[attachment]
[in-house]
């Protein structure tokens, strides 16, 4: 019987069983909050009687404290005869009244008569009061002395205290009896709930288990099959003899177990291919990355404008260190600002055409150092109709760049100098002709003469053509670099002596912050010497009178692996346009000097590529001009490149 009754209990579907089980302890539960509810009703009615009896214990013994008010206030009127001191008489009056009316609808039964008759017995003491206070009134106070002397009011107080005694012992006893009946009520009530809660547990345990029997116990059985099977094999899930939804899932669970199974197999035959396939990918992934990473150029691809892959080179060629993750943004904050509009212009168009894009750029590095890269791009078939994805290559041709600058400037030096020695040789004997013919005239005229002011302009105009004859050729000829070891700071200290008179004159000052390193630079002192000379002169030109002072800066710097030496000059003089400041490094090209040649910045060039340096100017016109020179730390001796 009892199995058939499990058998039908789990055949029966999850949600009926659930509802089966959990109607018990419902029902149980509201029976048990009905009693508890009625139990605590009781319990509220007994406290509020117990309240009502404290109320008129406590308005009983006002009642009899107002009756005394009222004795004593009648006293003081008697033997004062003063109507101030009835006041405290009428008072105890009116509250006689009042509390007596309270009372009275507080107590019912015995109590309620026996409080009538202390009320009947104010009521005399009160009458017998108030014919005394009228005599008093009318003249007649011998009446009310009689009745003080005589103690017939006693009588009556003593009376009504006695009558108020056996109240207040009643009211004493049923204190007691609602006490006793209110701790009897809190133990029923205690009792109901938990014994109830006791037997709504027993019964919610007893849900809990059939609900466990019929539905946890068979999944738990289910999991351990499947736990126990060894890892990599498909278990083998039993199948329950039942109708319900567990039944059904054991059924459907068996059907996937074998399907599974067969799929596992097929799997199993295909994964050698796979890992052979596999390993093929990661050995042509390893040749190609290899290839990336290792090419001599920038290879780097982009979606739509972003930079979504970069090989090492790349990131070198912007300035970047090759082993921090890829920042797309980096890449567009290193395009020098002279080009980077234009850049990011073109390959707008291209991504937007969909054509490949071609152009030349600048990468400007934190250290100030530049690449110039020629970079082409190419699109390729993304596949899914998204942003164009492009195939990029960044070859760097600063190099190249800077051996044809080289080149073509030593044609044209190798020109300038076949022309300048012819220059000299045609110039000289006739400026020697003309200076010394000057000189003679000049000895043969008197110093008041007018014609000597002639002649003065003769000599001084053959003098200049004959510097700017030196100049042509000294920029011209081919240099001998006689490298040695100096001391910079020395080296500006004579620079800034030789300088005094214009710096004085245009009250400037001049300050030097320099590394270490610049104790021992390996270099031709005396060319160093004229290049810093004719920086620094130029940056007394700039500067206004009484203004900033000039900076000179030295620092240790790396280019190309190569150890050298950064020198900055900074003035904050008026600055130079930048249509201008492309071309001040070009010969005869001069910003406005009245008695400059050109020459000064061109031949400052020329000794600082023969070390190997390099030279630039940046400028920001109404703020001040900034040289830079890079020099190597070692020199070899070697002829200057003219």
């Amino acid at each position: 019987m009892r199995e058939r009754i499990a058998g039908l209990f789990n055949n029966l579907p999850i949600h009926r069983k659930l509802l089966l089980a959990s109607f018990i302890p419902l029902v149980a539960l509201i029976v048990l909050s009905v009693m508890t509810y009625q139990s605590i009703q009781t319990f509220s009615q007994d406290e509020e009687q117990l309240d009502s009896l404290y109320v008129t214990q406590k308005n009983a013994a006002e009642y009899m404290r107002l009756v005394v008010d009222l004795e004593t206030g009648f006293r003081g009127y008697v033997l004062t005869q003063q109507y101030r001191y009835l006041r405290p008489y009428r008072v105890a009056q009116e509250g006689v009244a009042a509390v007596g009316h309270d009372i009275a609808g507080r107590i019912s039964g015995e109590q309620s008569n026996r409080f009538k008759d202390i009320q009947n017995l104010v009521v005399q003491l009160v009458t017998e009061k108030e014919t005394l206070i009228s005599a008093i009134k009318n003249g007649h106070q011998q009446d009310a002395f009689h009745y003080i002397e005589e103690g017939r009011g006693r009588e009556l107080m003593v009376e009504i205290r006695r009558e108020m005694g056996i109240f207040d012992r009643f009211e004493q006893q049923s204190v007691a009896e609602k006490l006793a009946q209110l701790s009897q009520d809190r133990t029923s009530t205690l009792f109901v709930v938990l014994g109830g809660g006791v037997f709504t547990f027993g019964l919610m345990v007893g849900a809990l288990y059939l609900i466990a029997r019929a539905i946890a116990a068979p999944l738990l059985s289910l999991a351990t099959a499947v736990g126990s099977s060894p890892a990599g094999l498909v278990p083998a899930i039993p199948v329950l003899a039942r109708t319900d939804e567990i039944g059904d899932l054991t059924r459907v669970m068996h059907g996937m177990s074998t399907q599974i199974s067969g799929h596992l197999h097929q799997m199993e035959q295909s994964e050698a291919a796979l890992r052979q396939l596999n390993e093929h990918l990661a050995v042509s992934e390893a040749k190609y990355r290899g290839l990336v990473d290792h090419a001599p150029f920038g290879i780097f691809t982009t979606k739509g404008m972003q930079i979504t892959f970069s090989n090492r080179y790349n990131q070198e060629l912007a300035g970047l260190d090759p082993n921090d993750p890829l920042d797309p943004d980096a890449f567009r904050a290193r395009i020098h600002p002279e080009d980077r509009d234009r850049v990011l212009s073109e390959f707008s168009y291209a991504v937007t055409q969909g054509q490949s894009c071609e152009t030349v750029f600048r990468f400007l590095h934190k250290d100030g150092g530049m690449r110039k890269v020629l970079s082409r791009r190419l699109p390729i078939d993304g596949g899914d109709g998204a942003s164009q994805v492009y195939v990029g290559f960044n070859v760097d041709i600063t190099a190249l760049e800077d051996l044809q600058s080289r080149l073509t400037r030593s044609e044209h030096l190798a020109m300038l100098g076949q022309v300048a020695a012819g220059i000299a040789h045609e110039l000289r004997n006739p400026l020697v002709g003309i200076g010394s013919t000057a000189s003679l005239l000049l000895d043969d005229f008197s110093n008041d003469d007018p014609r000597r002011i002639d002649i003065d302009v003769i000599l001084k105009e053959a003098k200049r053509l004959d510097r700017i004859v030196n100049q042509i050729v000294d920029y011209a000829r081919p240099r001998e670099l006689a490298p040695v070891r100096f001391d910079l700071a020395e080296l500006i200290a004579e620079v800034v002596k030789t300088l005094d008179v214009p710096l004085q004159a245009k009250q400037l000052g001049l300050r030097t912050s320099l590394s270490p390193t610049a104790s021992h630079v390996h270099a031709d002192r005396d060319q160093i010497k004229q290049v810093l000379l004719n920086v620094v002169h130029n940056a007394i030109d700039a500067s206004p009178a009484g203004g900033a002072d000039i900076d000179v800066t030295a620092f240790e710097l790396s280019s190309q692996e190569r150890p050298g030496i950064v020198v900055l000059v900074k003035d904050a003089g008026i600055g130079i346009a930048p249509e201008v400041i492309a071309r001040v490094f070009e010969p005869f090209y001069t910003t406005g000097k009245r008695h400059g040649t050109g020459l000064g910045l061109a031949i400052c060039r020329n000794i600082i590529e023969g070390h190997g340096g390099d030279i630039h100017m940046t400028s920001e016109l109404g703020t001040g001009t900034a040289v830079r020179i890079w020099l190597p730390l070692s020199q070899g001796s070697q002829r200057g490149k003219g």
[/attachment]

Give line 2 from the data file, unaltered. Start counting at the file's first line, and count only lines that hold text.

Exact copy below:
């Protein structure tokens, strides 16, 4: 019987069983909050009687404290005869009244008569009061002395205290009896709930288990099959003899177990291919990355404008260190600002055409150092109709760049100098002709003469053509670099002596912050010497009178692996346009000097590529001009490149 009754209990579907089980302890539960509810009703009615009896214990013994008010206030009127001191008489009056009316609808039964008759017995003491206070009134106070002397009011107080005694012992006893009946009520009530809660547990345990029997116990059985099977094999899930939804899932669970199974197999035959396939990918992934990473150029691809892959080179060629993750943004904050509009212009168009894009750029590095890269791009078939994805290559041709600058400037030096020695040789004997013919005239005229002011302009105009004859050729000829070891700071200290008179004159000052390193630079002192000379002169030109002072800066710097030496000059003089400041490094090209040649910045060039340096100017016109020179730390001796 009892199995058939499990058998039908789990055949029966999850949600009926659930509802089966959990109607018990419902029902149980509201029976048990009905009693508890009625139990605590009781319990509220007994406290509020117990309240009502404290109320008129406590308005009983006002009642009899107002009756005394009222004795004593009648006293003081008697033997004062003063109507101030009835006041405290009428008072105890009116509250006689009042509390007596309270009372009275507080107590019912015995109590309620026996409080009538202390009320009947104010009521005399009160009458017998108030014919005394009228005599008093009318003249007649011998009446009310009689009745003080005589103690017939006693009588009556003593009376009504006695009558108020056996109240207040009643009211004493049923204190007691609602006490006793209110701790009897809190133990029923205690009792109901938990014994109830006791037997709504027993019964919610007893849900809990059939609900466990019929539905946890068979999944738990289910999991351990499947736990126990060894890892990599498909278990083998039993199948329950039942109708319900567990039944059904054991059924459907068996059907996937074998399907599974067969799929596992097929799997199993295909994964050698796979890992052979596999390993093929990661050995042509390893040749190609290899290839990336290792090419001599920038290879780097982009979606739509972003930079979504970069090989090492790349990131070198912007300035970047090759082993921090890829920042797309980096890449567009290193395009020098002279080009980077234009850049990011073109390959707008291209991504937007969909054509490949071609152009030349600048990468400007934190250290100030530049690449110039020629970079082409190419699109390729993304596949899914998204942003164009492009195939990029960044070859760097600063190099190249800077051996044809080289080149073509030593044609044209190798020109300038076949022309300048012819220059000299045609110039000289006739400026020697003309200076010394000057000189003679000049000895043969008197110093008041007018014609000597002639002649003065003769000599001084053959003098200049004959510097700017030196100049042509000294920029011209081919240099001998006689490298040695100096001391910079020395080296500006004579620079800034030789300088005094214009710096004085245009009250400037001049300050030097320099590394270490610049104790021992390996270099031709005396060319160093004229290049810093004719920086620094130029940056007394700039500067206004009484203004900033000039900076000179030295620092240790790396280019190309190569150890050298950064020198900055900074003035904050008026600055130079930048249509201008492309071309001040070009010969005869001069910003406005009245008695400059050109020459000064061109031949400052020329000794600082023969070390190997390099030279630039940046400028920001109404703020001040900034040289830079890079020099190597070692020199070899070697002829200057003219």